Firstly, no polarisers at all – normal image, at 0.6s exposure.

Non polarised UV image

The Buttercup shows its usual shine bands in the UV image, and shine is evident on the glass vase as well, and the edge of the 20% diffuse reflectance standard on the right hand side of the image. In fact there is shine in various parts of the image, anywhere there is direct specular reflection occurring.

Now, adding the polarisers, one on the light source and one on the lens. The exposure has been upped to 4s due to light being absorbed by the polarisers (there is about 1.3 stops loss of light for each polariser with these two).

Parallel polarised
45 degree cross polarised
70 degree cross polarised
80 degree cross polarised
90 degree fully cross polarised

As can be seen from the images above, as the polarisers are moved from parallel to crossed (90 degrees to each other) the degree of specular reflection reduces, reducing the visibility of any shine. While specular reflection is removed by cross polarisation, diffuse reflection isn’t. You can see this as the 20% diffuse reflection standard on the right hand side of the image hardly changes as the polarisers are moved.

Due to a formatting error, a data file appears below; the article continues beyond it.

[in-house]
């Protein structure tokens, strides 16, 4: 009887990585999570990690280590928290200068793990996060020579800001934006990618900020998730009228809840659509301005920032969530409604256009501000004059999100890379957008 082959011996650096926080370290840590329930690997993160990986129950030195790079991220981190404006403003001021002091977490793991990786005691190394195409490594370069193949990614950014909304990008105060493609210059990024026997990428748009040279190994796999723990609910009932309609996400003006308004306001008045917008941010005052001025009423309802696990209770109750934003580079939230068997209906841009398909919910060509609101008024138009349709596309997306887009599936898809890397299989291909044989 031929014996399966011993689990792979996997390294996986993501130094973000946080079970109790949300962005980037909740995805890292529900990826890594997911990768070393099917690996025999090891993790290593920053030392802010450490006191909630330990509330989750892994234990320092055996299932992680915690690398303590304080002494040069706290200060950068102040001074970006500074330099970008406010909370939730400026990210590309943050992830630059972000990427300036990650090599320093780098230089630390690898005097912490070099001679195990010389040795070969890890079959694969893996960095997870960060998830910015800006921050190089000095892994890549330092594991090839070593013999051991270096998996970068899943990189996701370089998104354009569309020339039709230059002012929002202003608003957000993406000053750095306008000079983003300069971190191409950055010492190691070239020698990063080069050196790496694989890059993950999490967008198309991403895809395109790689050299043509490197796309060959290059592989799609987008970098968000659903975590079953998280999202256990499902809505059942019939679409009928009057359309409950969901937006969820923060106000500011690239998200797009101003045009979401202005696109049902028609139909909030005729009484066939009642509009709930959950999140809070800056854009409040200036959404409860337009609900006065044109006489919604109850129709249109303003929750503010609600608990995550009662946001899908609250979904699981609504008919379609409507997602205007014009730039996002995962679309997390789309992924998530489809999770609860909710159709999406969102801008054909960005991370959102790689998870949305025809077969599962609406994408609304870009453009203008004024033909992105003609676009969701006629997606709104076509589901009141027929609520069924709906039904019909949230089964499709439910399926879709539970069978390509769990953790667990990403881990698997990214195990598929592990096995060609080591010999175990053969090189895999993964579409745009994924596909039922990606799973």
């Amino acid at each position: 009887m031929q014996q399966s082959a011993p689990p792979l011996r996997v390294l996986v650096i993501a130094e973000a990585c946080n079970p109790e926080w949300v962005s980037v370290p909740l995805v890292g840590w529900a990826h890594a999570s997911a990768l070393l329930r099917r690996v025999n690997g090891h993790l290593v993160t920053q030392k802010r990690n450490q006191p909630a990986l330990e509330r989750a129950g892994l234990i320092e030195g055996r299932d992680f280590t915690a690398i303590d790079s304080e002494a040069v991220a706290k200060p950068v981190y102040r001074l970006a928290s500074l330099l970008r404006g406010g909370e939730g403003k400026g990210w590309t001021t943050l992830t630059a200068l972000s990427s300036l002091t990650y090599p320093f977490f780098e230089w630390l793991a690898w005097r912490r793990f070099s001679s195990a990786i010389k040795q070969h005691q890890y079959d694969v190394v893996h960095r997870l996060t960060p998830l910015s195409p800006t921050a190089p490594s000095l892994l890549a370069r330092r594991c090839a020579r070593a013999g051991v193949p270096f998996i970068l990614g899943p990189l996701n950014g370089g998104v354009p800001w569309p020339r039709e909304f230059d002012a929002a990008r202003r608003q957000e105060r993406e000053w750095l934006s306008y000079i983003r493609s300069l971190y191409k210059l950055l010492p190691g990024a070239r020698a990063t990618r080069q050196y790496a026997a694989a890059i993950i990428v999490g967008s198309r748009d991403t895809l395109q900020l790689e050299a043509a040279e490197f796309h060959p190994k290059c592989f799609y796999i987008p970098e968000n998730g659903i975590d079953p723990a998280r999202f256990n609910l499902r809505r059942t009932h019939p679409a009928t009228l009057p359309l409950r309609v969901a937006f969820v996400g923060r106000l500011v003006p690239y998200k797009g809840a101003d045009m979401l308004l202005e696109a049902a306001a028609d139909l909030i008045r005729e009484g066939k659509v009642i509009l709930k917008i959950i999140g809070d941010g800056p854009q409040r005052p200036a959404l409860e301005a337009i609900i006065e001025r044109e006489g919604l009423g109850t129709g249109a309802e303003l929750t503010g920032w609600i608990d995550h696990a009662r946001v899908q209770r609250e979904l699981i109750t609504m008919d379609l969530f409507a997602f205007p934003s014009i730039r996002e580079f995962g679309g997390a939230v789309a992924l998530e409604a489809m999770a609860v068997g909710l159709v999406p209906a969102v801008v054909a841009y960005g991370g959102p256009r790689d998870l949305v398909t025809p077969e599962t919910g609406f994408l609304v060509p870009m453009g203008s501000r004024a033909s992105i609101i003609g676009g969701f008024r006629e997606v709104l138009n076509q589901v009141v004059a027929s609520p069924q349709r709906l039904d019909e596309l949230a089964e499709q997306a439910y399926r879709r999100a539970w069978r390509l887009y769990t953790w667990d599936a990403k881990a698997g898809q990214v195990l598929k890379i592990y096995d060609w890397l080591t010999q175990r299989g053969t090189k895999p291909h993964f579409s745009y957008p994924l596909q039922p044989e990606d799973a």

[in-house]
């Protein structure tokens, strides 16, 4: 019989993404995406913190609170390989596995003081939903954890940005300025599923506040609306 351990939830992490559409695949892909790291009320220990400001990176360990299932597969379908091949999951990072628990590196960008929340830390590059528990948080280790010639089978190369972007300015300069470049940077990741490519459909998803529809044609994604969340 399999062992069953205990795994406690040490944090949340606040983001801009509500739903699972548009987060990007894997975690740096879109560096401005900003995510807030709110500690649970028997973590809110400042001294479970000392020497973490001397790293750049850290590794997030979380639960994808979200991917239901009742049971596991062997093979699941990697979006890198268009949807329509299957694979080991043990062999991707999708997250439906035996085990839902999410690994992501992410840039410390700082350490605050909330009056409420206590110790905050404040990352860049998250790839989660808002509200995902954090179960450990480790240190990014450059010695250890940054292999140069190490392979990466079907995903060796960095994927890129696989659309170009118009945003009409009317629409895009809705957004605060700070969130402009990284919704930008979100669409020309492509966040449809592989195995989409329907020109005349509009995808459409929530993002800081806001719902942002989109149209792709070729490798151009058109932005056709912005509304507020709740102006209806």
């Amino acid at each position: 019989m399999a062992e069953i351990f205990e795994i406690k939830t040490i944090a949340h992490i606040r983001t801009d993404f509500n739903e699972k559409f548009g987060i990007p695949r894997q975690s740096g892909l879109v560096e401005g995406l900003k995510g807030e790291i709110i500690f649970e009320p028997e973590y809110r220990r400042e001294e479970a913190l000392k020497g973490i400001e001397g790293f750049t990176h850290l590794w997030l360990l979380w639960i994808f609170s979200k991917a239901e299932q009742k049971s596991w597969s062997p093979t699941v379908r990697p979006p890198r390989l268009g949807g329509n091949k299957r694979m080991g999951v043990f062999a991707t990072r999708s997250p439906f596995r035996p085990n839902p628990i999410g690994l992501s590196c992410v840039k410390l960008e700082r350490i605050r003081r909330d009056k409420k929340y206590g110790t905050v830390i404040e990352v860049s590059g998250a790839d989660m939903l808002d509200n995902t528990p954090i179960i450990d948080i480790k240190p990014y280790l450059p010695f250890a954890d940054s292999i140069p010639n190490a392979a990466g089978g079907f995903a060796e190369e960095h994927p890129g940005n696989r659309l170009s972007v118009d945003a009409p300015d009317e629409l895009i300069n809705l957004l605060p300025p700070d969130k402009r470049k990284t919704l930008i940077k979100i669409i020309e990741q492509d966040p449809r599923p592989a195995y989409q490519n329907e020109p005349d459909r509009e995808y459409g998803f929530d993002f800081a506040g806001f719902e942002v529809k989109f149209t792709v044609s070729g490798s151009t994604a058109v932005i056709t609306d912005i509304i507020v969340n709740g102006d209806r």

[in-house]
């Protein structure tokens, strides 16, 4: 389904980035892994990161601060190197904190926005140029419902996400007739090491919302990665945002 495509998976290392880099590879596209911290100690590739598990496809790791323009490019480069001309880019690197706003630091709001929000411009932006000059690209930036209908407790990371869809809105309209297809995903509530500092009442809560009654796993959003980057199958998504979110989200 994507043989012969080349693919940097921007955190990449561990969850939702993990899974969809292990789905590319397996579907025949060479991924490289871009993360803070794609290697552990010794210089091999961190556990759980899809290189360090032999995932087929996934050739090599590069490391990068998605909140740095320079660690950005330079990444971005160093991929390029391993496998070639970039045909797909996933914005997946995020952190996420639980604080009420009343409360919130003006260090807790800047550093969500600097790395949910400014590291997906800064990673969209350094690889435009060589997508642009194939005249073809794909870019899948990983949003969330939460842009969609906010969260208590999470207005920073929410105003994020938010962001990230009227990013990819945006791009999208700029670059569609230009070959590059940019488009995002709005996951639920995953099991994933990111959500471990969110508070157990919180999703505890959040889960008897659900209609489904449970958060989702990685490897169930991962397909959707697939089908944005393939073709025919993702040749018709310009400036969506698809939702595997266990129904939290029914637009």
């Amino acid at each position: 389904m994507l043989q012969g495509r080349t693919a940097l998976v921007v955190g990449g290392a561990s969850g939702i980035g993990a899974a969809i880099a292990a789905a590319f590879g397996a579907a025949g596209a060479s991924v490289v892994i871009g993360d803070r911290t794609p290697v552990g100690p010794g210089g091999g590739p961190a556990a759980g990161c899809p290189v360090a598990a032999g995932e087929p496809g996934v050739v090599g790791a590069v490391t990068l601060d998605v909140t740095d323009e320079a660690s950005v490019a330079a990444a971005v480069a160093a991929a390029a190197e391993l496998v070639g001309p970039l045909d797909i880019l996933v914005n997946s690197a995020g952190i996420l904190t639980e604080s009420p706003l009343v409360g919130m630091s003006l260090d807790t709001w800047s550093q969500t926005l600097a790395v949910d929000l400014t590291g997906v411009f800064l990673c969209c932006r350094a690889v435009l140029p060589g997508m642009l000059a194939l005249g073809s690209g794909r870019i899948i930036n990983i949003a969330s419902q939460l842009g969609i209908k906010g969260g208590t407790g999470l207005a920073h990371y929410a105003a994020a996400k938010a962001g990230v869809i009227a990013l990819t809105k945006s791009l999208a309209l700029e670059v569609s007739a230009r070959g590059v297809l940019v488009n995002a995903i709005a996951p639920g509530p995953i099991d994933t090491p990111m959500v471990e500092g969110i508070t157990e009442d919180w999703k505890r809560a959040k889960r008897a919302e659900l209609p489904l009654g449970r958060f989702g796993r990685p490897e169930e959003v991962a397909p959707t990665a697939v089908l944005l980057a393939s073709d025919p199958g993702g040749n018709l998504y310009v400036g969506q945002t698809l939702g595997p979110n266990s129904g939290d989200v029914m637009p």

Control (and more importantly, understanding) of every aspect of the imaging process is vital when you’re trying to do reproducible scientific photography. When you do understand it, the setup can be designed to image just what you need to, whatever it is you are trying to image.

If you’re interested in this or any other aspect of my work, you can reach me here.